Martin is Rust advocate within his company, and is allowed to do some community things on company time like organise meetups. Zühlke believes that Rust is very useful, especially in embedded.
He created a demo on ESP32-C3 devkit. It’s well-supported, RISC-V and has Wifi.
There is already a esp-idf-template project for the ESP32C3 (provided by Espressif), so it’s just a matter of cargo generate to start working. The template pulls in to initialise the board and have a FreeRTOS based OS on it. It has a logger interface, so you can log “Hello world!” to it. cargo run is set up to build and flash directly to the board connected with USB. For this to work, a udev rule must be added to make the USB serial port accessible to the user. cargo run opens this serial port after flashing so you can see the log messages. This IDF even provides the standard library with all features.
Martin set up a temperature sensor demo, with just the sensor, batteries and a voltage divider to monitor the battery as peripherals. The measurements are uploaded to the cloud over wifi.
The rust ownership model directly maps to reserving peripherals. I.e. when you ask for a certain peripheral, no other code will be able to access it and this is enforced by the compiler itself. However, the function to reserve it may still be called twice, so it returns an Optional value. This has to be unwrapped, which panics in case the value is invalid.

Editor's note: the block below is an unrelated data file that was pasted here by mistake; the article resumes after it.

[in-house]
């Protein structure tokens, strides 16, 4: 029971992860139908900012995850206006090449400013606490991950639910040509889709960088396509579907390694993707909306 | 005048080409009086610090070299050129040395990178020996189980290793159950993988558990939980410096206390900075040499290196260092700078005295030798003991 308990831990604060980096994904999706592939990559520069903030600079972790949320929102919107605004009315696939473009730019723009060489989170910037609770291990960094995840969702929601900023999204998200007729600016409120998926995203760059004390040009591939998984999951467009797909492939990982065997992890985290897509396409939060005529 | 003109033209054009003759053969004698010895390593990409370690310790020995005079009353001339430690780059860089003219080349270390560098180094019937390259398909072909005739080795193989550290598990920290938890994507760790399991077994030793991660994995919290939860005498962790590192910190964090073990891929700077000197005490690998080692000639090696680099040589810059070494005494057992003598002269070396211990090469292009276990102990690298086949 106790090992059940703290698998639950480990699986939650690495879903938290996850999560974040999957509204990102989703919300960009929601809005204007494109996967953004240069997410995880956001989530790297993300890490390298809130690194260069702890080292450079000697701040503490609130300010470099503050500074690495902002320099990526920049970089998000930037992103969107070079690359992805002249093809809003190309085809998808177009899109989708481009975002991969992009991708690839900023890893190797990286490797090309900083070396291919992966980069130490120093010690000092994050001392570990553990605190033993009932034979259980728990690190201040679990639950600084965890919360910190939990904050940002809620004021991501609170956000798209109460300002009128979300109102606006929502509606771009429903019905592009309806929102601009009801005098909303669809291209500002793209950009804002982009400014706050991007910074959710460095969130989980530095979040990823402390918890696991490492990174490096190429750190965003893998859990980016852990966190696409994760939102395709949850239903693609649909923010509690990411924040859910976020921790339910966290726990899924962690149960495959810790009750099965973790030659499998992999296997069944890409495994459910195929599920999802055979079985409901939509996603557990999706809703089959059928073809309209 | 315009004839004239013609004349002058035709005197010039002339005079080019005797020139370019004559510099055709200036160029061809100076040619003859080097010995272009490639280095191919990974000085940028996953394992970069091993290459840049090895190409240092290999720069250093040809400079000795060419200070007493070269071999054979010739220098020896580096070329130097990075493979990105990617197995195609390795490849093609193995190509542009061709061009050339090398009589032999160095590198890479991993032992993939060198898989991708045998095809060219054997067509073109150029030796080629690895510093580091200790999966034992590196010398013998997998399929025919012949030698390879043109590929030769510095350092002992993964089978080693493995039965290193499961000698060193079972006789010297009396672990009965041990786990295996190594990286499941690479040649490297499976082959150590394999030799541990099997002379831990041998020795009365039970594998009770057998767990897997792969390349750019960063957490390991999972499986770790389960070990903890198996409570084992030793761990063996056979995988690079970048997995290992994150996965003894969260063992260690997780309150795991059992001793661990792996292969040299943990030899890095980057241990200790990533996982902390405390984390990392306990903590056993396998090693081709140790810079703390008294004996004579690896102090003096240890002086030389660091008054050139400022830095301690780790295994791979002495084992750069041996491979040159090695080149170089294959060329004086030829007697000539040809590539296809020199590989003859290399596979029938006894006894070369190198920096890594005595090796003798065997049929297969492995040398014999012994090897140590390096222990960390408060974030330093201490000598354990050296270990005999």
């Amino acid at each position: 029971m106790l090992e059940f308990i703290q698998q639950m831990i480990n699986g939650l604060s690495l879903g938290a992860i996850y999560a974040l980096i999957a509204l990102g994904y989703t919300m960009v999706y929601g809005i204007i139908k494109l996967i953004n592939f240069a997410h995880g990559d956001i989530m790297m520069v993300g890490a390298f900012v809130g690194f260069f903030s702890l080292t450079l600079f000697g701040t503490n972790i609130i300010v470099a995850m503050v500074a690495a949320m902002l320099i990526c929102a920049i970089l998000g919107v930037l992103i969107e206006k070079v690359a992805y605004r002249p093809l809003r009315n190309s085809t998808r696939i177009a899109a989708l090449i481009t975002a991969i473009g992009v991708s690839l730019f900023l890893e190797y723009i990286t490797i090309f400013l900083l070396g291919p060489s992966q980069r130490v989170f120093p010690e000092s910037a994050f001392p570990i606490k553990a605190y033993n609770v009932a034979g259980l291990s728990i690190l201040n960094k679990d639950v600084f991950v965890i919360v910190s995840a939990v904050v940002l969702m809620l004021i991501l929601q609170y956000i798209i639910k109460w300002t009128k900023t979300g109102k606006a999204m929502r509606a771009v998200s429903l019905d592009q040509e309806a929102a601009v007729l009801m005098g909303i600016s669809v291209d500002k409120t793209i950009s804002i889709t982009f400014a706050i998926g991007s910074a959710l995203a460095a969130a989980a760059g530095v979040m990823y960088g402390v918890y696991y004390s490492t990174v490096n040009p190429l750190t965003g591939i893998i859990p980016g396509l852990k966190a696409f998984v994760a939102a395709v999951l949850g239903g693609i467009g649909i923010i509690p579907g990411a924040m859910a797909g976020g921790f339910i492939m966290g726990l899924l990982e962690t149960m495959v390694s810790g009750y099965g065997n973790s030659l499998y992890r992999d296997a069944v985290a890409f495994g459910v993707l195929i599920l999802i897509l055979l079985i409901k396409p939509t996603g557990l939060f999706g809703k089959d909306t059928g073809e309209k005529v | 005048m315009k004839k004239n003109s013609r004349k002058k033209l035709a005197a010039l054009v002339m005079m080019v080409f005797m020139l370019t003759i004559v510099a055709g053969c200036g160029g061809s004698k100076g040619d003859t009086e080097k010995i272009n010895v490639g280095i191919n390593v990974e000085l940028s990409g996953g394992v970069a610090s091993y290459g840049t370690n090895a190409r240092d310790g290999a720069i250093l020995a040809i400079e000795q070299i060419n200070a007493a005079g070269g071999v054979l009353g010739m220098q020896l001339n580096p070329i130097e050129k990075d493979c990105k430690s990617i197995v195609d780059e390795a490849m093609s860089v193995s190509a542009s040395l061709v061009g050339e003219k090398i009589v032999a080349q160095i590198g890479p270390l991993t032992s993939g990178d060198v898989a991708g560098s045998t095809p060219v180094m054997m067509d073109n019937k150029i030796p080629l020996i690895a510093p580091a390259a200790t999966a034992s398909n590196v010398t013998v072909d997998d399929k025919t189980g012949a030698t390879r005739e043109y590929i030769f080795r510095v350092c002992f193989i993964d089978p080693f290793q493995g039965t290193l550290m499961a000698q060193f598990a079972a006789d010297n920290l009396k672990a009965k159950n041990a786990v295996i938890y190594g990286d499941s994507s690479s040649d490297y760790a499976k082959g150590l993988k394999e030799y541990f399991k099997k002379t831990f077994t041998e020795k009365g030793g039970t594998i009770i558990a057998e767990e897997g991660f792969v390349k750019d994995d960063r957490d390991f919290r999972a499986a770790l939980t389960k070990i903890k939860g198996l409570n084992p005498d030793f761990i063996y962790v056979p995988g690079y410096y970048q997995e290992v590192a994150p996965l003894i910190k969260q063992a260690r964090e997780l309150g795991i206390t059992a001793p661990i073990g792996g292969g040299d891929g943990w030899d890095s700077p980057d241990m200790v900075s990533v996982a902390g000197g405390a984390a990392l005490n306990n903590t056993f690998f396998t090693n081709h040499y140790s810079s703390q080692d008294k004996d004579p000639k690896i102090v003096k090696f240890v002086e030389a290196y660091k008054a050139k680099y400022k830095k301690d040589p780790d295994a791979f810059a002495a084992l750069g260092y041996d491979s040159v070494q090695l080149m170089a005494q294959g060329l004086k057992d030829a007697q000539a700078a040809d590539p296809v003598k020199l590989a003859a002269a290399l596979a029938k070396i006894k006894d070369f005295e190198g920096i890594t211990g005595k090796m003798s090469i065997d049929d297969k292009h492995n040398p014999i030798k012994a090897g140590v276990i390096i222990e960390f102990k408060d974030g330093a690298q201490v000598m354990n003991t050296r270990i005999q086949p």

Most functions may return errors in addition to a valid value. Rust enforces you to catch all the cases with pattern matching. The typical use case of “continue if OK, return if error” can be abbreviated by putting ? after the expression.
To upload data to the cloud, it has to be serialized. This is really easy in Rust by declaring the structure to be derived from Serialize.
Unfortunately, the EPS32 project has two timers: one for more than 10ms and one for less than 10ms. If you use the wrong one, it will just return without waiting.
To save power, the CPU should go into deep sleep between measurements. Instead of a loop in the main function, the main function does just a single iteration and then calls esp_deep_sleep. This function is a C function, so it has to be put in an unsafe block.
To use wifi, there is a simple call to start wifi. After that, a socket can be used directly, without requiring anything more related to wifi. For the demo, he uses a bare UDP socket that is captured with netcat and written to a file on the server.
The compiler checks a lot of things so you’ll probably get many error messages. They can be overwhelming at first, but they almost always do point to errors in the code.
Alternative to FreeRTOS is Embassy, with is an async programming library for embedded.
If the full standard lib is used, the heap is used a lot. Does a tool exist to evaluate heap usage? There is a tool called bloat to evaluate flash usage.